Firm Warns Investors to Avoid Fuel Cell Lure

Foster Bryan, an independent market analysis firm, issued a warning today for investors to avoid being lured into the fuel cell market by some research firms’ predictions that the fuel cell market will reach US$1 billion in shipments by 2005.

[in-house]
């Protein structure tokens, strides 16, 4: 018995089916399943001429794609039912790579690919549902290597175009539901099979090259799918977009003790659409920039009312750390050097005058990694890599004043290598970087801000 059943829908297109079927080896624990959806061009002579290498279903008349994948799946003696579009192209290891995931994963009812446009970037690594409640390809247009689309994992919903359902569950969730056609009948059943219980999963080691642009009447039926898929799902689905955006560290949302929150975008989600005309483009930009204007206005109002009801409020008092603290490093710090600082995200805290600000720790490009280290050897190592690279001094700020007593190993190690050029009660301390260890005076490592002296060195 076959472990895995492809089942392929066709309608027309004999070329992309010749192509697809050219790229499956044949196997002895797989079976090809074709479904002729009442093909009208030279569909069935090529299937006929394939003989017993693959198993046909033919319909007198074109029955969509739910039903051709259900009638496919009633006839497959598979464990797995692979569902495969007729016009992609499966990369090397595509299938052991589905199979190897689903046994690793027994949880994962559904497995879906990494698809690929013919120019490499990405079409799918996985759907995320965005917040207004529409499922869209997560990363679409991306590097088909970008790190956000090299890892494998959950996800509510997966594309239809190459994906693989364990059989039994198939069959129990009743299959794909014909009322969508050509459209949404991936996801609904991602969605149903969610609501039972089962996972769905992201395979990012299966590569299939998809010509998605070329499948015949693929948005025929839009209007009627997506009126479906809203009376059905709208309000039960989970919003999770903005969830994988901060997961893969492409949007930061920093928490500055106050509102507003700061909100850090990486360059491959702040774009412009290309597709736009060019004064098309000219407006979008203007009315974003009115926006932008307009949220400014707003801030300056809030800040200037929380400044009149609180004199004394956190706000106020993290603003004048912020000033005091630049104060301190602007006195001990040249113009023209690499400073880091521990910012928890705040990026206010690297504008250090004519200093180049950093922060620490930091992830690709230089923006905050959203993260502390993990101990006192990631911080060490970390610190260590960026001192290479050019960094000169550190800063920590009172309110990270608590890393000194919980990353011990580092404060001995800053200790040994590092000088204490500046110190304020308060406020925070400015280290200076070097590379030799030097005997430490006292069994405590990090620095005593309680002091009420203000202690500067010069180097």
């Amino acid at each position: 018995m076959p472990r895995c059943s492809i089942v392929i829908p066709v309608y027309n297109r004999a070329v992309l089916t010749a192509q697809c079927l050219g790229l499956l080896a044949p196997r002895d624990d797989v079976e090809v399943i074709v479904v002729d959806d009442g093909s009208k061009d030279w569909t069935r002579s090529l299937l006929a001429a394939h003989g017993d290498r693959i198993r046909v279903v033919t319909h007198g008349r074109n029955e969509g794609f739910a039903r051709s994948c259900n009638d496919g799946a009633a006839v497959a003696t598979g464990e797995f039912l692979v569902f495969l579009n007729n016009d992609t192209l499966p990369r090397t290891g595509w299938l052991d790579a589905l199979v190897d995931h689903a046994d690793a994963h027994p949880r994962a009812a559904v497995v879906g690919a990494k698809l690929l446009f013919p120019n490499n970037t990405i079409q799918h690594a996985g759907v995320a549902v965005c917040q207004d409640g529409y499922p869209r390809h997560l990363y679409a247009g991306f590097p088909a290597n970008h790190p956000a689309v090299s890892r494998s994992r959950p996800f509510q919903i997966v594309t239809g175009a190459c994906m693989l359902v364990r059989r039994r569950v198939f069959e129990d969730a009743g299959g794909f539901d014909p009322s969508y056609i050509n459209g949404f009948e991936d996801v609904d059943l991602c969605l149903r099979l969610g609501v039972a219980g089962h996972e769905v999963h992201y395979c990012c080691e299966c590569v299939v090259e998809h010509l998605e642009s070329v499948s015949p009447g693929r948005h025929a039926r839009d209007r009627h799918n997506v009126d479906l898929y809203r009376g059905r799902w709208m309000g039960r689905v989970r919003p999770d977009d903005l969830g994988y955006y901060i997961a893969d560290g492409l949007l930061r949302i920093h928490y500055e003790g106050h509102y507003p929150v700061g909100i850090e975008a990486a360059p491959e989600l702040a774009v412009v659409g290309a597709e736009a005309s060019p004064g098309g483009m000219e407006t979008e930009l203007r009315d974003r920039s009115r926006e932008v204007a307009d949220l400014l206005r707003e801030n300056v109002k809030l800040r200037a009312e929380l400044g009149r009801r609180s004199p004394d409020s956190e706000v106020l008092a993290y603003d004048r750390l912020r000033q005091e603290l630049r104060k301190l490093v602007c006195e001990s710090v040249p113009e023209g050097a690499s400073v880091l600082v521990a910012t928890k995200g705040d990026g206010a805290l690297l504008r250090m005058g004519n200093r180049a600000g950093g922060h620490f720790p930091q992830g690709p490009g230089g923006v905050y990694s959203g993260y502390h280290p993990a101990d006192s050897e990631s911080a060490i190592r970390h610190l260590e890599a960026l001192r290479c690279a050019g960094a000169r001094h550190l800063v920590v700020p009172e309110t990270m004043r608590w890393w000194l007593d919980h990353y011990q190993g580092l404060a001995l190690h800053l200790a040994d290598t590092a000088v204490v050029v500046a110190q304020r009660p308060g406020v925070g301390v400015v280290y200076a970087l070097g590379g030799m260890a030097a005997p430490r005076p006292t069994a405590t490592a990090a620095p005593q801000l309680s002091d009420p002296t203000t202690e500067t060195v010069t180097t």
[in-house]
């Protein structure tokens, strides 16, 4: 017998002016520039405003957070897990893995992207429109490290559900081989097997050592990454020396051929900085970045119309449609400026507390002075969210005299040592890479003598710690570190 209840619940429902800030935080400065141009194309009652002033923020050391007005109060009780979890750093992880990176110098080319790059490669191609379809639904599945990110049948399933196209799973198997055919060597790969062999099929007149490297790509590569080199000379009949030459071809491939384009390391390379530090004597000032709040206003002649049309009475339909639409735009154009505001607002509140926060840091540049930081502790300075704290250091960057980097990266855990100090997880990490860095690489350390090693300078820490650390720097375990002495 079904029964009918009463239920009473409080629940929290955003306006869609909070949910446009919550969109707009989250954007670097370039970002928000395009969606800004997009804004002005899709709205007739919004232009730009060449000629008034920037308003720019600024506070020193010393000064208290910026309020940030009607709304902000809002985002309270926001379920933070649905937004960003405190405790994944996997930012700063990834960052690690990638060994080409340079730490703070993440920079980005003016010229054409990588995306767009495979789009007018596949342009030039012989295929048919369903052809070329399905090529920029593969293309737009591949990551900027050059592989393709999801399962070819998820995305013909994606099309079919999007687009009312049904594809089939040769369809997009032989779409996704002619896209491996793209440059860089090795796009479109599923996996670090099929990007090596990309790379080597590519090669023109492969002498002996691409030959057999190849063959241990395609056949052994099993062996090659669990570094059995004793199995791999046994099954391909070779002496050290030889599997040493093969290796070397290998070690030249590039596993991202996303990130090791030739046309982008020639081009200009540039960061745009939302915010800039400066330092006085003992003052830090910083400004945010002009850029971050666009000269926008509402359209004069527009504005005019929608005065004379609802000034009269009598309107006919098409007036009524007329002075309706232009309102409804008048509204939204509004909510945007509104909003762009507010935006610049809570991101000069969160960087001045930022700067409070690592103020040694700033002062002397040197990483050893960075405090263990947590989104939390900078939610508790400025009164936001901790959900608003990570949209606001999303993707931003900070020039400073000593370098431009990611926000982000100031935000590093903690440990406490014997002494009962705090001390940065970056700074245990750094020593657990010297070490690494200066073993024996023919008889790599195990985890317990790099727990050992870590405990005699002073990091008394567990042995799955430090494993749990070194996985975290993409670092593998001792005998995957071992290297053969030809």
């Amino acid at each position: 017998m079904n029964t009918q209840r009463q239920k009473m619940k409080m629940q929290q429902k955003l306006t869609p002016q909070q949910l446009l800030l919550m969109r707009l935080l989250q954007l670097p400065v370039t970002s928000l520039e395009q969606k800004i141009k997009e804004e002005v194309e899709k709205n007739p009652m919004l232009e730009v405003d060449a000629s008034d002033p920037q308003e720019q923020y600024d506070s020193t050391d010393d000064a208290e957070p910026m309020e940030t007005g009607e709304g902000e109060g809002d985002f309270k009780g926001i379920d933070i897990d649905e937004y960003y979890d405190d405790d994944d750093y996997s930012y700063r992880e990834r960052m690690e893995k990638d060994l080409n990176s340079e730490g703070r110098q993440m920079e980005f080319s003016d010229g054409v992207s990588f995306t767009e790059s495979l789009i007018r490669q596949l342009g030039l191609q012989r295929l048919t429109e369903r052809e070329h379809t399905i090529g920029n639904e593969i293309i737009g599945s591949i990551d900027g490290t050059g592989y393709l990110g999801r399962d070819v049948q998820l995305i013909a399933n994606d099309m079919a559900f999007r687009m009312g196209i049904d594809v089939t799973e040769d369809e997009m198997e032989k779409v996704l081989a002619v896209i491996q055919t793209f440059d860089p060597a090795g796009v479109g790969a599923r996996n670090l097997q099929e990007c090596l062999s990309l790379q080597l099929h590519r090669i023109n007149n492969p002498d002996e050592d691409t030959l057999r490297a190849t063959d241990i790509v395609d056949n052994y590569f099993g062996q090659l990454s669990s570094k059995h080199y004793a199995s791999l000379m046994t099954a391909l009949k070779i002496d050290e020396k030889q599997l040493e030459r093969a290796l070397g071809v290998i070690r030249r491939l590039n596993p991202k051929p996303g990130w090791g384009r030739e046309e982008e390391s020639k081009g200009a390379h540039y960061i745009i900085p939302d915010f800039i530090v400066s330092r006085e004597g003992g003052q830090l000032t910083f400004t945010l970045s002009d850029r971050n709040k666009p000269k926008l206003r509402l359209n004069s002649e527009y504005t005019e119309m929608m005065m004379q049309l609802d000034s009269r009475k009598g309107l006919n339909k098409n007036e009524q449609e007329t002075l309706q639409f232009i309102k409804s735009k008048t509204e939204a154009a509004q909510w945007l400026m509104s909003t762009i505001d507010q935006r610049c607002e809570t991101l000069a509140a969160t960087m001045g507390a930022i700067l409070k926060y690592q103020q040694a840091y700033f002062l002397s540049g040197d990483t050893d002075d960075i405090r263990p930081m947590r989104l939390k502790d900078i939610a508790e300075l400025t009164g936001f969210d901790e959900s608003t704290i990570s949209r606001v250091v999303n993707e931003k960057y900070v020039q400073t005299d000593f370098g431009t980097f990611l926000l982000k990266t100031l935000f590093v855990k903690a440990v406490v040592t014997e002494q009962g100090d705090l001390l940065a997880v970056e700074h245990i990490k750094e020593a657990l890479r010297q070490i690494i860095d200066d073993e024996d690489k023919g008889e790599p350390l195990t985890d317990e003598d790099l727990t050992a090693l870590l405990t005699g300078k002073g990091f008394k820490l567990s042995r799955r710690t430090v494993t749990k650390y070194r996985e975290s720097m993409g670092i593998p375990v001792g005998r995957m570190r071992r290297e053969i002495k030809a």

Atlanta, Georgia – August 5, 2003 [] In its 85-page Report on Fuel Cell Technology, Industry, Applications and Demand, Foster Bryan predicts shipments of fuel cell systems by 2005 will only be about US$100 million. “Our conclusion is that unless the US, Japanese or other federal government steps in with a huge subsidy, and none is pending at present, there is frankly no way the fuel cell industry will approach anywhere near the value of shipments being touted by some so-called independent market analysis firms,” said James Throckmorton, Managing Director of Foster Bryan. Foster Bryan’s researchers contend that the popular belief that hydrogen driven electric or hybrid electric autos powered by fuel cells will be produced en masse in the immediate future is pure myth. “There are simply too many problems in cost and implementation for autos to adopt fuel cells before about 2010, if then,” Throckmorton said. “There are one or two companies that will have fuel cell products for portable electronics on the market next year, but equipping an auto with a fuel cell is a significantly more complex task.” The report notes that the sales of fuel cell systems were US$75 million in 2002. According to the report, forecast growth rates for 2003 and beyond include approximately 10 percent growth for the next three years. According to the Foster Bryan report: -The fuel cell industry is far from the commercialization stage, because high prices, lack of field experience and difficulties with producing reliable products have hampered adoption of the technology. The report cites that some companies are shipping products but not at a commercially competitive price -None of the small-cap companies in the industry is making a profit; and at most, only one or two will make a profit soon. -The market is currently being driven by research and development investments and contracts from automobile makers, among others, and subsidies and grants from national and state governments. Were it not for these sources, most fuel cell companies would be out of business. -Constraining the market are acquisition prices per kW that range from three to 100 times alternatives. -The cost of maintaining and operating fuel cells is largely unknown. “A fuel cell in every car?” mused Throckmorton. “A fuel cell in every community? A fuel cell in every laptop and portable tool? This scenario is at least feasible in the future. Fuel cells are breakthrough technology. Their day will come. Not soon, though.”


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